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Zaha Hadid’s 3D Design Transforms Brit Award Statuette

The 2017 Brit awards statuettes were designed by ‘Queen of the Curve’, the late Dame Zaha Hadid. Her focus was on the 3D element. In fact, she conceived a family of five inter-related female forms, representing diversity and transition. They were realised by Maha Kutay, director at Zaha Hadid Design. On the night of the Brits, the winners received one of the five statuettes, as revealed by designboom.

To my mind, the 3D sculptures are wonderfully contemporary, elegant and reflective of a music industry which is constantly evolving. As a world acclaimed architect, her awareness of the 3D aspect of a figure is no surprise. However, it is her interpretation which is so unique and of the moment. This family of Brit awards is a perfect demonstration of how design can transform a trophy or award from being humdrum and routine to being the greatest accolade you could possibly ever want to receive. The design is fundamental. The calibre of the execution crucial.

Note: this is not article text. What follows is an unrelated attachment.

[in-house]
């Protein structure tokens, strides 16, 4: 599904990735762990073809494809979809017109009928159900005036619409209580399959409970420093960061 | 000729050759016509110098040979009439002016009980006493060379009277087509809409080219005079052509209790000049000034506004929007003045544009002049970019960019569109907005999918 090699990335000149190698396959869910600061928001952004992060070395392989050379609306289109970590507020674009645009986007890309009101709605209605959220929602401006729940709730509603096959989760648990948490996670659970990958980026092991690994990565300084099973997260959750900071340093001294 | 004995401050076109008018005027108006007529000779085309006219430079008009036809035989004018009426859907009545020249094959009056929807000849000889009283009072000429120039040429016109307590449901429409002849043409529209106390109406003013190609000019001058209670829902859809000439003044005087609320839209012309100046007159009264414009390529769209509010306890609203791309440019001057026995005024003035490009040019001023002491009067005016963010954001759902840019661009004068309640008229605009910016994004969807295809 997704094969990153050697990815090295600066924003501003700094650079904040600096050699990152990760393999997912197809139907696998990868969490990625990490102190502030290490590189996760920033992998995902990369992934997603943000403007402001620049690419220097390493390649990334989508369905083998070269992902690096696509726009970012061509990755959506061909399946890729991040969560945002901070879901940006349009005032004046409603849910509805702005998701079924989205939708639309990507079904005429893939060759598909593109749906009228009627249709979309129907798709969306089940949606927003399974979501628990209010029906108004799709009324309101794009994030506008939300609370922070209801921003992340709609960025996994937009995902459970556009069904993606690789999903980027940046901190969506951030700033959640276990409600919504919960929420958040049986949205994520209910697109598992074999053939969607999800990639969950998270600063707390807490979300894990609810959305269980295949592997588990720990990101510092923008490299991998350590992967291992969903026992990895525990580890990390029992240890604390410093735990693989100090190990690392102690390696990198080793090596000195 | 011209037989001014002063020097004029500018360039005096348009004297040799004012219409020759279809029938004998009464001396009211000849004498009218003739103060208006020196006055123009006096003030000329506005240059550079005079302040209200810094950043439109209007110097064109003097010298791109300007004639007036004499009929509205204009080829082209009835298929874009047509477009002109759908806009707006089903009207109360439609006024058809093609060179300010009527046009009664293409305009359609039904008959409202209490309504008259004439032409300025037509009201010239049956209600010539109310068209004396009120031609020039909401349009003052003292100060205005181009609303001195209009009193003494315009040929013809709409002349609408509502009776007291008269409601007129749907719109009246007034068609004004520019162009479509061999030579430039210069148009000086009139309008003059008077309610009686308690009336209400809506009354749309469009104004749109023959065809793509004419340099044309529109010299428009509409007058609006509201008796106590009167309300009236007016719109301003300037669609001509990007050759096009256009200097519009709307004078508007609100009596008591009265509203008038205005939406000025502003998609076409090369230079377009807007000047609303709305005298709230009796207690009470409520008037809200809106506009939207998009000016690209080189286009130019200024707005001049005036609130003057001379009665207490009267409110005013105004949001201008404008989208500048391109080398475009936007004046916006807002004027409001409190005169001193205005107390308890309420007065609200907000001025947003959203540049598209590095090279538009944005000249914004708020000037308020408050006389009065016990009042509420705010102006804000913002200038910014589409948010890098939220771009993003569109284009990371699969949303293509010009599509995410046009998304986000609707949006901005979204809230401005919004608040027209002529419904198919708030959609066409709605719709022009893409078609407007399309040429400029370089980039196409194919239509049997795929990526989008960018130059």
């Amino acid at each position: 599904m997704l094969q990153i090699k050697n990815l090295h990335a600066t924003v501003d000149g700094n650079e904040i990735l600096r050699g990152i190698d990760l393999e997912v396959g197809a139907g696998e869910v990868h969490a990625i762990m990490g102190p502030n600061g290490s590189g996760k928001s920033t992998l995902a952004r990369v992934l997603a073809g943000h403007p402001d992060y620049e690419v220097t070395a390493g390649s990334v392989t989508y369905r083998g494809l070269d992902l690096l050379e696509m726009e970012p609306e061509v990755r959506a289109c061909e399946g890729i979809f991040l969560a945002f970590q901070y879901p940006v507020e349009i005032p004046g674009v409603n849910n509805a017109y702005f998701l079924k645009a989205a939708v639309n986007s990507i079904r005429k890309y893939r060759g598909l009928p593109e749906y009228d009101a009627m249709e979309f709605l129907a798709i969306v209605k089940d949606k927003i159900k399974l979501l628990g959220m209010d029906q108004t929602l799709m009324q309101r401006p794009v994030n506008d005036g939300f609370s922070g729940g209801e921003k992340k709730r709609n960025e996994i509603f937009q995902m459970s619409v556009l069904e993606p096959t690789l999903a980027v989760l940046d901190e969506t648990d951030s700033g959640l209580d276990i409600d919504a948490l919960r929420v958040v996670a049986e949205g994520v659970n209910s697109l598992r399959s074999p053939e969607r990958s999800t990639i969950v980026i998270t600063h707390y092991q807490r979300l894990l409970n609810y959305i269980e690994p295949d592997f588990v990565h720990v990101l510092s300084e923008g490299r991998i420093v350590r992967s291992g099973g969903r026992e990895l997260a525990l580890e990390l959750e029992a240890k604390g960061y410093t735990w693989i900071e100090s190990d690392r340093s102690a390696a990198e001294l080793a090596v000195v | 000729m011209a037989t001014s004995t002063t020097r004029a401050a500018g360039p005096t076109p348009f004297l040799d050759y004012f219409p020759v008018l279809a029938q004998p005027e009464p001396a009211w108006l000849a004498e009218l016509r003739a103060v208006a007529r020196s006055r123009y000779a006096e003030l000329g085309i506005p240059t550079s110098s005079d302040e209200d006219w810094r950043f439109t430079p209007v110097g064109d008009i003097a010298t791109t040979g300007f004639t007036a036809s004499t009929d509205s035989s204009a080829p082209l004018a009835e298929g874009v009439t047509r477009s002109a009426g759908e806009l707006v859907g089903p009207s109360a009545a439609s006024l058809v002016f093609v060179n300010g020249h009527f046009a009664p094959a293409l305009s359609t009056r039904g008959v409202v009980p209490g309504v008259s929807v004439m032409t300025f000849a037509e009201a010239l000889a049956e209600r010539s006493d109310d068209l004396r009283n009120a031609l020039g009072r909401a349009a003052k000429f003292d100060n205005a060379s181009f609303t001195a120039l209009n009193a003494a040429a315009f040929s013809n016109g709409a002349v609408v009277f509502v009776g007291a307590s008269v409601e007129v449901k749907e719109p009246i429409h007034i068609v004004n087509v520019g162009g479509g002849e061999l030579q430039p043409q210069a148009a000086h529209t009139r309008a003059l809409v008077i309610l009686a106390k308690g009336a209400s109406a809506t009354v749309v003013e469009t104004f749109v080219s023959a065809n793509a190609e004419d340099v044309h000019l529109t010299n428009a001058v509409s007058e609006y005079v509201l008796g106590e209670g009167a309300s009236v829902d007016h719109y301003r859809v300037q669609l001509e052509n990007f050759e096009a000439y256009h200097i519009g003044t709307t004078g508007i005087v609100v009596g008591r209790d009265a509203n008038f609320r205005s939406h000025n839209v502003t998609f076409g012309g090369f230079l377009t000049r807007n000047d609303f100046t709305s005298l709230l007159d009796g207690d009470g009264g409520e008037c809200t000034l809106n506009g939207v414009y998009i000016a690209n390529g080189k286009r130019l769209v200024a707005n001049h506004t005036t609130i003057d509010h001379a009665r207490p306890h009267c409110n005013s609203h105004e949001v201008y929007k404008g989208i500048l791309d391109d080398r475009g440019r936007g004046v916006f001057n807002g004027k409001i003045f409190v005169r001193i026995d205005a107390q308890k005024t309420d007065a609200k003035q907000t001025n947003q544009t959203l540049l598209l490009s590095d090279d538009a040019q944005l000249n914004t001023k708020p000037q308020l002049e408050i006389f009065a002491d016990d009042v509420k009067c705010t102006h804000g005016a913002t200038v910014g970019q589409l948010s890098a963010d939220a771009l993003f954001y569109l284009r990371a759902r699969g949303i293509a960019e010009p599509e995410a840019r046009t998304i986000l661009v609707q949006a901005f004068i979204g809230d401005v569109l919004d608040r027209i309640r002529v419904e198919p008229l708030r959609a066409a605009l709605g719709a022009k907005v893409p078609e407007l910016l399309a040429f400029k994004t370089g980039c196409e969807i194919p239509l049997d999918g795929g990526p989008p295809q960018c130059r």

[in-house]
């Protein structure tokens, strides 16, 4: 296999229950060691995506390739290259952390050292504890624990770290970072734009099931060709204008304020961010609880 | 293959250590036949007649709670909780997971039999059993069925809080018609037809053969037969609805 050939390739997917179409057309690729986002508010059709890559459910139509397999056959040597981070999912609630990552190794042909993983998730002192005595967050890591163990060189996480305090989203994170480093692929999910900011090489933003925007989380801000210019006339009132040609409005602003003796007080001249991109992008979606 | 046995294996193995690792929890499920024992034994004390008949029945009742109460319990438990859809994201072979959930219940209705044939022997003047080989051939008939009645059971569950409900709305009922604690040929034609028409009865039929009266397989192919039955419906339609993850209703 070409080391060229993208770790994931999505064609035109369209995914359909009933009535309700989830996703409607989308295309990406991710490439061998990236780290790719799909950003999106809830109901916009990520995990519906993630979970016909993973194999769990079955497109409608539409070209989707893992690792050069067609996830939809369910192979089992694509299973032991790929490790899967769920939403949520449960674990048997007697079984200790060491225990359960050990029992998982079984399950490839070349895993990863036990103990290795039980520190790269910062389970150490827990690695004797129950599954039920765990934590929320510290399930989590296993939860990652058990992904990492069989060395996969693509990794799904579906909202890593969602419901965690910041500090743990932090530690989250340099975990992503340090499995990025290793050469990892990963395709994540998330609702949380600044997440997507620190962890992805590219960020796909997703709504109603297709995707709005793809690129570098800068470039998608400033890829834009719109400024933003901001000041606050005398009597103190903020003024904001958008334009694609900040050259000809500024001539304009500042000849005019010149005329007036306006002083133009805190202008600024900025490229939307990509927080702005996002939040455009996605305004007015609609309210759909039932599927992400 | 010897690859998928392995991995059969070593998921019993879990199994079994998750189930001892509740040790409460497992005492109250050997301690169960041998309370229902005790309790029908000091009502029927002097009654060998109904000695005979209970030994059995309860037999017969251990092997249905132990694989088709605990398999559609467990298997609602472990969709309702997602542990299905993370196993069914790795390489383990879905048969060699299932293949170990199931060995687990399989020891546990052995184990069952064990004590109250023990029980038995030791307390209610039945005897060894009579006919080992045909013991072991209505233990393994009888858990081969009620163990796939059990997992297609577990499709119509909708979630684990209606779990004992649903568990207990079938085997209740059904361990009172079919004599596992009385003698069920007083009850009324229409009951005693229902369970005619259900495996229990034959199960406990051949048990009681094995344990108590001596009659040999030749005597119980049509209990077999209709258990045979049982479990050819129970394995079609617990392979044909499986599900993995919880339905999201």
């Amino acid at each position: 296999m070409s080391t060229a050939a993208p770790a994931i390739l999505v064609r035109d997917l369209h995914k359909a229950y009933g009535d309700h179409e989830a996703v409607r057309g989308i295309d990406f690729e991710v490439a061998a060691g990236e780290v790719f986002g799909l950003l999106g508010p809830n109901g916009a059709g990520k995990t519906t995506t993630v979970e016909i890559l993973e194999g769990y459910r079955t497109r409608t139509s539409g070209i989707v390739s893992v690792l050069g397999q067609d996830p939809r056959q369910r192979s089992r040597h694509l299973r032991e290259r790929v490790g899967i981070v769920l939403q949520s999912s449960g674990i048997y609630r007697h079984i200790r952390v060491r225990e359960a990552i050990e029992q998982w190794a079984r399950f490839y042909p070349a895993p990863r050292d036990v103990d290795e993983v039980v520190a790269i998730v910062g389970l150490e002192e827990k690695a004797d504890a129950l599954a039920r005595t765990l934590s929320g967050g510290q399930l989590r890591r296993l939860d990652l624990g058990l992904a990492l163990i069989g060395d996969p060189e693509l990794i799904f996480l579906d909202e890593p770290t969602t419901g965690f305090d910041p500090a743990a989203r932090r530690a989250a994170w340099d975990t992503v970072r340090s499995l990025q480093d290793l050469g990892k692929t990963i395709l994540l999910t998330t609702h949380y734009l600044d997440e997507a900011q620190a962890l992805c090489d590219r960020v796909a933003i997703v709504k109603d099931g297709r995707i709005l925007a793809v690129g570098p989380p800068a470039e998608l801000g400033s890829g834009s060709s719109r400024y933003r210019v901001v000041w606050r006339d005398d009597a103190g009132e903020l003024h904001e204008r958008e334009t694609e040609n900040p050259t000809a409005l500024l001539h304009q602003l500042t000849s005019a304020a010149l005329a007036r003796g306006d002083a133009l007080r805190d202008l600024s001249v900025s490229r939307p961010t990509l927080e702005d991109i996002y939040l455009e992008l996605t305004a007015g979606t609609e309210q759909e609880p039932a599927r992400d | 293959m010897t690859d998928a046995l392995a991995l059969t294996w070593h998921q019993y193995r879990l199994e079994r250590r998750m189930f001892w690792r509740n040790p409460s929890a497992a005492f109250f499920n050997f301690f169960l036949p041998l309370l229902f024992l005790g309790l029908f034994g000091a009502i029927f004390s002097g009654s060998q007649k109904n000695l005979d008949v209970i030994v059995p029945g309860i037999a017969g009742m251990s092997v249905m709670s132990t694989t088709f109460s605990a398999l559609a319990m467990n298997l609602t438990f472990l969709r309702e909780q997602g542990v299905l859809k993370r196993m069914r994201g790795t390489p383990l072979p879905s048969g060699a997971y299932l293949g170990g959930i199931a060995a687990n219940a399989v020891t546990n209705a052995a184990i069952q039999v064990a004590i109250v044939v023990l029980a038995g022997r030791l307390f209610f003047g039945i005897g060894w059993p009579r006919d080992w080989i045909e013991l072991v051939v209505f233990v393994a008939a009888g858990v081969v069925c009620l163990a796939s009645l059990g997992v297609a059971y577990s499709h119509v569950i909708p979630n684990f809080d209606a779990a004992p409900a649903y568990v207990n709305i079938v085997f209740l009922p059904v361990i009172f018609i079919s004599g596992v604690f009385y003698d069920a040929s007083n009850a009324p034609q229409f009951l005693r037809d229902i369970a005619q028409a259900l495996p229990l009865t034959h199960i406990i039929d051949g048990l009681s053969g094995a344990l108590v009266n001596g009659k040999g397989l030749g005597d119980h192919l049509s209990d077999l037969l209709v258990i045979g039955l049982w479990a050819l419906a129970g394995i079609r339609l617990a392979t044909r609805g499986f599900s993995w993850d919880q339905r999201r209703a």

3D printing with metallic finish

To create a similarly unique sculptural award for your event could be achieved with 3D printing and a metallic finish. 3D printing is ideal for individual or low numbers of complex trophy designs. A traditional way of creating such sculptural forms would have been to hand-model them in clay and then fire them, creating a china figurine or statue; you can also create a mould and manufacture multiple numbers in a number of materials, including bronze or ceramic. In such instances, the talents of the original sculptor and the firing or casting of the figures determine the ultimate appearance and appeal of the statue. In contrast, 3D printing takes the original 3D design and faithfully copies it.

Zaha Hadid was best known as an architect, creating truly iconic buildings around the world and feted with architectural prizes, medals and awards. Some of her most famous building designs include The London Olympics Aquatics Centre, The Heydar Aliyev cultural centre in Baku, Azerbaijan the ‘Glasgow’s Guggenheim’ or Riverside Museum and the Guangzhou opera house, China.

Brit Award Images Copyright Luke Hayes |

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